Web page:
When selecting a team do you think it’s beneficial to use information collated from exercises such as Honey & Mumford – Learning Style Questionnaires?

Furthermore, would you encourage team/individual exercises like this in an existing team with the intention to strengthen and improve working style?

6 Answers 6


To be honest I find approaches like Honey & Mumford (Belbin's model is even more popular) pretty artificial. In real life we usually try to cover project with specific skills in the first place, so what you look for are traits and experience. Then, you don't want to ruin team work so you try to avoid to bring conflicting characters and such. But it is in this order and not the opposite one.

Actually if you have a team of people with right skills but you have some imbalanced set of characters you have quite a good chance to succeed, especially under a good leader. On the other hand, if you have ideal set of characters but your team lacks some important skill or skills you're most likely to fail.

You may want to use one of such models to support your choice, considering you have plenty of options but on the other hand if you go with right skill set and gut feeling in terms of people characters you really can't go wrong.

Btw: if you want to see positive approach to the same problem, i.e. how to select team and not what you want to avoid while selecting team see As a PM, How do you select your project team members?


Like Perry before me, I believe that a good management can work (almost) any issue that comes up in a team. Yet, I believe in human relations and intuition, terms that are often under-estimated in the business environment.

I choose my people myself, interviewing them from the first stage using no "formal" techniques.

In these interviews, I try to predict the following parameters:

  • How well does the person suit for my open position.
  • How communicative she is, or more precisely, what kind of communication does she use? Is this communication method(s) suitable for me and for the rest of the team?
  • How close she is to the other team members in age, social level, lifestyle, hobbies etc.

I do not reject anyone according to this compliance, but I do think that there is a greater potential for team work if people can first be friends and only then co-workers.

In addition, I usually ask someone from the team to join the interview in order to have an additional opinion.


There certainly are wrong methods, and one of these is to just throw people together and hope they gel. I don't have any experience of Honey & Mumford, but if (as it seems) it is to do with learning styles, it may not be the best tool.

I have used Belbin profiling And have referenced it in another answer elsewhere), which seems to work well if you have the flexibility to ensure that you have covered all the different personality types. It can also explain why a project may be struggling, despite having good people in the team: I once had a small team of three of whom two were "Resource Investigators", one was a "Team Worker" and I was a "Completer Finisher". Even taking into account secondary roles, we had big gaps, which I filled on an informal basis by asking other interested parties who had the right profiles to participate in our team meetings, which made a huge difference.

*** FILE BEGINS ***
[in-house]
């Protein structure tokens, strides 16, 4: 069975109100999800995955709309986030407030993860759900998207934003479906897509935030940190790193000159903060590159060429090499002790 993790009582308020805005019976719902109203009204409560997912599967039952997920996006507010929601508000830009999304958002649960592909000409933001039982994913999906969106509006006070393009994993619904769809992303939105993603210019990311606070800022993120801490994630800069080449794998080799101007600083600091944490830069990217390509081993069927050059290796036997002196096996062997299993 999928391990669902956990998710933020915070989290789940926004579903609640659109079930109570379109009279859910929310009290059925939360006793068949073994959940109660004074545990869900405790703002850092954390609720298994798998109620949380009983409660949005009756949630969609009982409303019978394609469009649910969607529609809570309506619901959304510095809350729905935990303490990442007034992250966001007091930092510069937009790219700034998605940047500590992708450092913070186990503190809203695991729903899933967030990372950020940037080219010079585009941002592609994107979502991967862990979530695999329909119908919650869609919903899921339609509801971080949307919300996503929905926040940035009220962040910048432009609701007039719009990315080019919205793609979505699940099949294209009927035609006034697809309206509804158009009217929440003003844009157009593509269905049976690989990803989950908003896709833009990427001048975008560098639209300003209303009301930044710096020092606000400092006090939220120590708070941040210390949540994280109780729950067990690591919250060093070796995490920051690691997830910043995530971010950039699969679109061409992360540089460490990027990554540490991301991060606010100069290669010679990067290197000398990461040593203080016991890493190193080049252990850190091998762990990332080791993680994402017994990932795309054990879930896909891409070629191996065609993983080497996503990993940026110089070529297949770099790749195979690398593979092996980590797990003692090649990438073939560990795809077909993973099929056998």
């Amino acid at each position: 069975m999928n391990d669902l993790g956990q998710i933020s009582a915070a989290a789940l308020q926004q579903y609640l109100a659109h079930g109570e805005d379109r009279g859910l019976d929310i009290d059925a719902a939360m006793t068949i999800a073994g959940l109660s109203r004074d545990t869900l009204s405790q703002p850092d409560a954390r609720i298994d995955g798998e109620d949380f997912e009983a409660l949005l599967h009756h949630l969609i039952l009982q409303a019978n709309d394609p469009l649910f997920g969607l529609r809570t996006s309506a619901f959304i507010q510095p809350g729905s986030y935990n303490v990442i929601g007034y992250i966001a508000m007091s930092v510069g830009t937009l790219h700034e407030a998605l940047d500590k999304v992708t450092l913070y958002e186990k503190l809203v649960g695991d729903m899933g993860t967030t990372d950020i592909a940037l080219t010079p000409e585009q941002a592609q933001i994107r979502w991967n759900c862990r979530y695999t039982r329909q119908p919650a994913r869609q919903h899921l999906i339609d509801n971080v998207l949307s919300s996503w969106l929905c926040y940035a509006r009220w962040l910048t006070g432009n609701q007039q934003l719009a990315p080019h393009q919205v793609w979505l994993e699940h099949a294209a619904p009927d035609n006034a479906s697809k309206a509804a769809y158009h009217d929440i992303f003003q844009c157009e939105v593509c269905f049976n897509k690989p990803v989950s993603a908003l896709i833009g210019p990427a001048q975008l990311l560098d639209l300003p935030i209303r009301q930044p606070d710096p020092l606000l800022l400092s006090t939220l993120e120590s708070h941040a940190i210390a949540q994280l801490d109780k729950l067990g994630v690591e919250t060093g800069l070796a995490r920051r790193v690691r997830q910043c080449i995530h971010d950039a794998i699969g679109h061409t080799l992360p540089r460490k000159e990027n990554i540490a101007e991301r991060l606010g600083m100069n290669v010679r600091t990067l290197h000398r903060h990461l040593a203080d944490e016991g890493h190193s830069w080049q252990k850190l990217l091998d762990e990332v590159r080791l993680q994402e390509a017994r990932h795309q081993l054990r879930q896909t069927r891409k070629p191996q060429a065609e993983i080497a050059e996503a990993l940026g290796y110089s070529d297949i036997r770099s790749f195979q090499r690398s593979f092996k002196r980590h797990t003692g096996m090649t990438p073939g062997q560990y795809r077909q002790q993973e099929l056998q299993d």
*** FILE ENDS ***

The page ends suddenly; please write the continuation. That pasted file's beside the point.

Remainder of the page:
To answer the final part of your question, yes, I would encourage this type of exercise, for reasons of knowing what you have, and giving you the opportunity to fill gaps and/or improve the overall balance.


the team members need to fit the positions and work well with each other

that is all, and it is your responsibility to choose wisely

let the existing team help; people are better than questionaires


One of the worst methods for choosing project teams is used very frequently in the IT outsourcing industry.

For example: A big corporation (BC) hires a smaller company (SC) to handle a software development project for them. BC requests resumes for all the people available in SC, so that they choose the team working on that project.

SC asks their employees to fill in some standard resume template. They take the resumes and "enhance" them, so that they all look better on paper.

BC chooses the team solely on the base of the "enhanced" resumes.

It happens so often and it is such an "epic fail". :(

Personally, i prefer it when the big companies let their supplier choose the team, based on the supplier's knowledge of their employees and the main objectives/deliverables of the project.


I agree that the worse way to put a team together is to pick random people and hope for the best. You can make a good team with any group of people with good leadership. And I mean any group of people. I've worked on projects with bullies who got handled well and became part of the team and brought real value.

Look in to business books on team building - often the knowledge in teamwork comes from the business world.

  • I'm not 100% sure I understand. You say the worst way to pick a team is randomly, yet you also say that you can make a good team from any group of people? Doesn't this seem contradictory? Can you perhaps elaborate and explain how this can be the worst method if you can form a good team from any group? Thank you :) Also, suppose the people on the team don't have the right skills?
    – jmort253
    Commented Mar 18, 2011 at 7:07

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